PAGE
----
The perfect confluence of state-of-the-art technology and the current cultural push for more diverse representation, “The Other Side of the Story” is an anthology show in which each episode presents the plot of a famous movie from the perspective of one of its supporting characters. Imagine pared-to-the-essentials versions of Casablanca starring Sam the piano player, Pulp Fiction starring Mia Wallace, Gone with the Wind starring Mammy, a Lord of the Rings story starring Galadriel, and even Star Wars starring Chewbacca.

sam in casablanca

It turns out that supporting characters have dreams, ambitions and activities that we’ve never heard about…until now. The tone of the first few episodes could be somewhat like Ferris Bueller meets Rosencrantz and Guildenstern are Dead, featuring a lot of playful fourth-wall breaking where our new hero walks us through his/her life as part of the movie, with varying ranges of resentment toward the “traditional” lead. Some episodes will have a dynamic resembling that of the last third of Back to the Future Part II, and a lot of other time-travel films, where our new lead wanders in and out of scenes that we already know and love. Call it Rashomon for the new century, if you must. Discerning fans may catch traces of Fred Armisen and Bill Hader’s current show “Documentary Now,” though it will probably be a bit less overtly parodic, shooting for that knowing, existentialist tone of Rosencrantz. 

Off-screen, the popular website is a key touchstone, allowing the newly centered characters to fix “mistakes” that, it turns out, weren’t mistakes. Imagine a Sallah-centered Raiders of the Lost Ark where Sallah pickpockets a pistol that leaves an Arab defenseless against Indy’s whip, and Sallah later accidentally drops a glass window into a cobra pit. Fanboy audiences who know about these famous little Han-shot-first, Forrest Gumpy moments will be locked in, and wider audiences will be carried along by the feeling of hearing from the unheard.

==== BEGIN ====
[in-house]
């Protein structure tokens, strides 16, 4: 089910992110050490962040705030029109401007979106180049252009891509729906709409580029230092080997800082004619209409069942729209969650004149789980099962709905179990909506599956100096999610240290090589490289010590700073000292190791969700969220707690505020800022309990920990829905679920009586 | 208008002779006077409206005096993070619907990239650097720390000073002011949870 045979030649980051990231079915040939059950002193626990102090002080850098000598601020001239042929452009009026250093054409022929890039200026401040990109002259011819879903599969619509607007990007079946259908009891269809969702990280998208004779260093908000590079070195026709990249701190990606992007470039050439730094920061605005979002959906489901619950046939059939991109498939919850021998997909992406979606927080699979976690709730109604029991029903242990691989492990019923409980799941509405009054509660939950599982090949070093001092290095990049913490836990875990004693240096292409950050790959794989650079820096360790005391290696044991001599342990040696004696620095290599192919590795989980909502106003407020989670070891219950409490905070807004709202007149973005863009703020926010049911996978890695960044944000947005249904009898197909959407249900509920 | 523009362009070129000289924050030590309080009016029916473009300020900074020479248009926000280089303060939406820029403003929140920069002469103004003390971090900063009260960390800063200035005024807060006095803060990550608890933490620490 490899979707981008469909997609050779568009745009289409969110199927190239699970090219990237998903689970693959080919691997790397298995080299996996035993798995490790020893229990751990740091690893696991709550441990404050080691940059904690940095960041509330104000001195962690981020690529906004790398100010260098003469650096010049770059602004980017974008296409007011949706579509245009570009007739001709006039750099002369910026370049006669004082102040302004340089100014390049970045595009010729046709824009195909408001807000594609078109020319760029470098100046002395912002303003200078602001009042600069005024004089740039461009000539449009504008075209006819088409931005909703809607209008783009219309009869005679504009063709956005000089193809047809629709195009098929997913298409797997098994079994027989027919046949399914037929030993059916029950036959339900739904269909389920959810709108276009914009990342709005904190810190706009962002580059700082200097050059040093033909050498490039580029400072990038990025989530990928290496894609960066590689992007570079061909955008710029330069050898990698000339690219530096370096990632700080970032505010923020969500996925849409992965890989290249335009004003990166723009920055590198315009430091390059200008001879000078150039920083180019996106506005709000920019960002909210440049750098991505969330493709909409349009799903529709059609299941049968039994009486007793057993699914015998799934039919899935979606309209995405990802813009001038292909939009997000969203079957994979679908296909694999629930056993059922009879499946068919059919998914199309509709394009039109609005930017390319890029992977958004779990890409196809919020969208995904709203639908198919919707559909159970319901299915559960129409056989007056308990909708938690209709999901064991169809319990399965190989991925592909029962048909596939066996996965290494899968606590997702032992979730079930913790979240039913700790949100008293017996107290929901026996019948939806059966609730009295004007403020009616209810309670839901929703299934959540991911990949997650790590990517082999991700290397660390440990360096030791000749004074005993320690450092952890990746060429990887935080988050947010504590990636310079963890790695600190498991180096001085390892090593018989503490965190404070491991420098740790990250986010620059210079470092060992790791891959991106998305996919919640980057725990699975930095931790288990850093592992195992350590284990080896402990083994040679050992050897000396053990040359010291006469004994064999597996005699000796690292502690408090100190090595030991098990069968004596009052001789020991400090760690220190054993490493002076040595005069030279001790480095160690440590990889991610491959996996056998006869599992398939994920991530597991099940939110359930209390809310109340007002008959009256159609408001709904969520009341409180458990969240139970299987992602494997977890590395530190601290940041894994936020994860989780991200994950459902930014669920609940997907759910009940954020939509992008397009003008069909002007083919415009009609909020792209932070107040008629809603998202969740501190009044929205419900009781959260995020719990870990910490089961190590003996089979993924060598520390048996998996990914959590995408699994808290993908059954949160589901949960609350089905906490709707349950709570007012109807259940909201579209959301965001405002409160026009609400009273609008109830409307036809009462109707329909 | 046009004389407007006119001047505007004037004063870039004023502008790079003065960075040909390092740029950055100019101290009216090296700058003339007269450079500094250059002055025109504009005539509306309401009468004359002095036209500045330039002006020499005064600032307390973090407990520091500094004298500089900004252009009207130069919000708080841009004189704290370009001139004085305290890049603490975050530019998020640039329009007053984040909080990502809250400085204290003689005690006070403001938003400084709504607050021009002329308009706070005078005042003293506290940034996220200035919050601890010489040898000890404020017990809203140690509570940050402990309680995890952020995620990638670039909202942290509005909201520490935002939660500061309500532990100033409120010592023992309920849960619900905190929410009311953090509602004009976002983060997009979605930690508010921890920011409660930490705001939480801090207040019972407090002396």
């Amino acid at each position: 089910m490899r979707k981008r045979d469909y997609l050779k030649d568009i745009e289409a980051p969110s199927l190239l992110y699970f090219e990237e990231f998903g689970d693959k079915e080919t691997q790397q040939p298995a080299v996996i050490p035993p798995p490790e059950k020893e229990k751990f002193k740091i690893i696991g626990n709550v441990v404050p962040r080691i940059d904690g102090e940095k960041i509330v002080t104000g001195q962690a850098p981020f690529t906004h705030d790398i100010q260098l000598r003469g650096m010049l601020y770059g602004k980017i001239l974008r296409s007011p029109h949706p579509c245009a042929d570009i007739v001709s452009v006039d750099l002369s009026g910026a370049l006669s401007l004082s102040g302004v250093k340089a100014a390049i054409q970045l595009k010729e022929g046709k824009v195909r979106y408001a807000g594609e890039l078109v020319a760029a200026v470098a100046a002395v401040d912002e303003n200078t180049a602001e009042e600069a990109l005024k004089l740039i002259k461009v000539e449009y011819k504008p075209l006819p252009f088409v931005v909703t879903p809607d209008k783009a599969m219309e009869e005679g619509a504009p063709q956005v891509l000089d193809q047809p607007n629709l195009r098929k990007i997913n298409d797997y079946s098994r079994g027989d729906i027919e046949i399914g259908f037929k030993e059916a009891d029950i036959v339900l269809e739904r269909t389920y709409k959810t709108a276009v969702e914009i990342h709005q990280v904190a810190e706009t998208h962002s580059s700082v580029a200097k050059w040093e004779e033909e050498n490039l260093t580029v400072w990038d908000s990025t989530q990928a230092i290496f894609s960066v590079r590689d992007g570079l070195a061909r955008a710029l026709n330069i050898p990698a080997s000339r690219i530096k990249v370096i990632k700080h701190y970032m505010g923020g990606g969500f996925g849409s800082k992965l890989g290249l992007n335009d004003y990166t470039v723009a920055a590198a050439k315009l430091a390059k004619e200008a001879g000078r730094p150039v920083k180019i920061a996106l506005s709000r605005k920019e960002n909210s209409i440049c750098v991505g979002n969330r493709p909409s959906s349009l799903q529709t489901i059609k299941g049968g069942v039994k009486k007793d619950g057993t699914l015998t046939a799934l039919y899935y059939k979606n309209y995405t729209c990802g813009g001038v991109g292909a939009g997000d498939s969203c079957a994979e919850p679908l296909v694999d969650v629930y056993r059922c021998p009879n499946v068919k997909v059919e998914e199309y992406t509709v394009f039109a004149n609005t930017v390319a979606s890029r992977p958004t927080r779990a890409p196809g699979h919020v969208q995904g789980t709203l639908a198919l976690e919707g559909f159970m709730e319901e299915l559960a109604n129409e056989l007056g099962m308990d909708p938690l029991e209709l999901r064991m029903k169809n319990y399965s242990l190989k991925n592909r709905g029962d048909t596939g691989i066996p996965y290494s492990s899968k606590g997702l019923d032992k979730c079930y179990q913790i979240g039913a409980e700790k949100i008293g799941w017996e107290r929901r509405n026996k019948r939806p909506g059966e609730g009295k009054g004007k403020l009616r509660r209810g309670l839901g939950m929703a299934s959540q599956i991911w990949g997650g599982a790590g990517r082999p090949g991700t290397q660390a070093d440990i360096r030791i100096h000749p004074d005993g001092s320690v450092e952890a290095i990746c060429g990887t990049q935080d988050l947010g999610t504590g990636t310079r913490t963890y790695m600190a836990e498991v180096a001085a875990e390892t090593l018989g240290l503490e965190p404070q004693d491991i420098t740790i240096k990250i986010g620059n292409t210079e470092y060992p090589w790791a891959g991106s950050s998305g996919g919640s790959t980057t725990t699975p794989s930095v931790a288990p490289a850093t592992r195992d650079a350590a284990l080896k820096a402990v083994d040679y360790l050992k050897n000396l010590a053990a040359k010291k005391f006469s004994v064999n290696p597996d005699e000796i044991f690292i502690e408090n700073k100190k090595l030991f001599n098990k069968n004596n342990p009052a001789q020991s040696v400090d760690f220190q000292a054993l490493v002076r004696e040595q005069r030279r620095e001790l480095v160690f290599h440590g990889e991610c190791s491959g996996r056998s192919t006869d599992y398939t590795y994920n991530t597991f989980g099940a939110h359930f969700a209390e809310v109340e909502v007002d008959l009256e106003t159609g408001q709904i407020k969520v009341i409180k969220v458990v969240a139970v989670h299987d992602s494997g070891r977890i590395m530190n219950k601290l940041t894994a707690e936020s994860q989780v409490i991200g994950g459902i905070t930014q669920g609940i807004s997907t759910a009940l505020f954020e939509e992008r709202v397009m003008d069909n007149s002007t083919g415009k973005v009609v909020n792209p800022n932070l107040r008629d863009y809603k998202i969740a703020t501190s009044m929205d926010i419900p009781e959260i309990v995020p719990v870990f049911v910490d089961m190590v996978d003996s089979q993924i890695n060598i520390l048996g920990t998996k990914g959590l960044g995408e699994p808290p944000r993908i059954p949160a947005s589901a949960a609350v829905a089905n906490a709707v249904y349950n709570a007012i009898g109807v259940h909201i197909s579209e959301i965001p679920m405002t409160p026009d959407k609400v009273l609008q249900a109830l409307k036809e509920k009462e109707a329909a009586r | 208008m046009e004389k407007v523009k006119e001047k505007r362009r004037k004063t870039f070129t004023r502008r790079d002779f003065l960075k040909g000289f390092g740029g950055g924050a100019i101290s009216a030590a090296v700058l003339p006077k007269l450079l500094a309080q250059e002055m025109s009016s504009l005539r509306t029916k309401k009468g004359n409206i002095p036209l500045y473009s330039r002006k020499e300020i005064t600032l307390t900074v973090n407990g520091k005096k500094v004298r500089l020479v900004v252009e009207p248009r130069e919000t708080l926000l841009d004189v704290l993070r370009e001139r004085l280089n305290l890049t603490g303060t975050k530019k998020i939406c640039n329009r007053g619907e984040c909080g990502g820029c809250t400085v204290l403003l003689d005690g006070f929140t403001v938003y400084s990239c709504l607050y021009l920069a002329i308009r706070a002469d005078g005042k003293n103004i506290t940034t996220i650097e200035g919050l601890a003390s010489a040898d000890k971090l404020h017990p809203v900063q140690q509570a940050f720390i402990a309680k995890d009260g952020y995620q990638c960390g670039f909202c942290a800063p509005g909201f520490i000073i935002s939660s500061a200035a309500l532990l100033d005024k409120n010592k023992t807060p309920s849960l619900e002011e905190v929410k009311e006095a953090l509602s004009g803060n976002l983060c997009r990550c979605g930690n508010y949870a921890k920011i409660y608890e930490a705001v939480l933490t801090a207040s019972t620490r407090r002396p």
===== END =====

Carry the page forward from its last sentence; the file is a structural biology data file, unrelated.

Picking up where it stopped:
These days, whether they know it or not, every executive in Hollywood is playing a game called “extend the middle” – finding ways to leverage brand recognition, making prequels and sequels and spin-offs. “The Other Side of the Story” – can you believe that name is unused by anyone else? – extends all of our favorite middles while satisfying the inexplicable desire of audiences to see great supporting characters get a little bit more screen time. Each episode would probably be a half-hour long, though that’s negotiable.

As for actors, it would be fun to play around with that episode by episode, famous film by famous film. There could be a stable, something like American Horror Story. There could be guests, like the people who, based on certain “Saturday Night Live” appearances, have been waiting/hoping to play certain roles all their lives. But would, say, Kathy Bates play Molly Brown in Titanic, or would some brilliant actor play Kathy Bates playing Molly Brown, or would we animatronic-ize footage of Bates playing Molly Brown? The best answer is no definitive answer. Let some unexpected performative elements come to the fore. All this while letting viewers’ jaws drop at what you can do with technology – people will swear they’re seeing Marilyn Monroe in new scenes.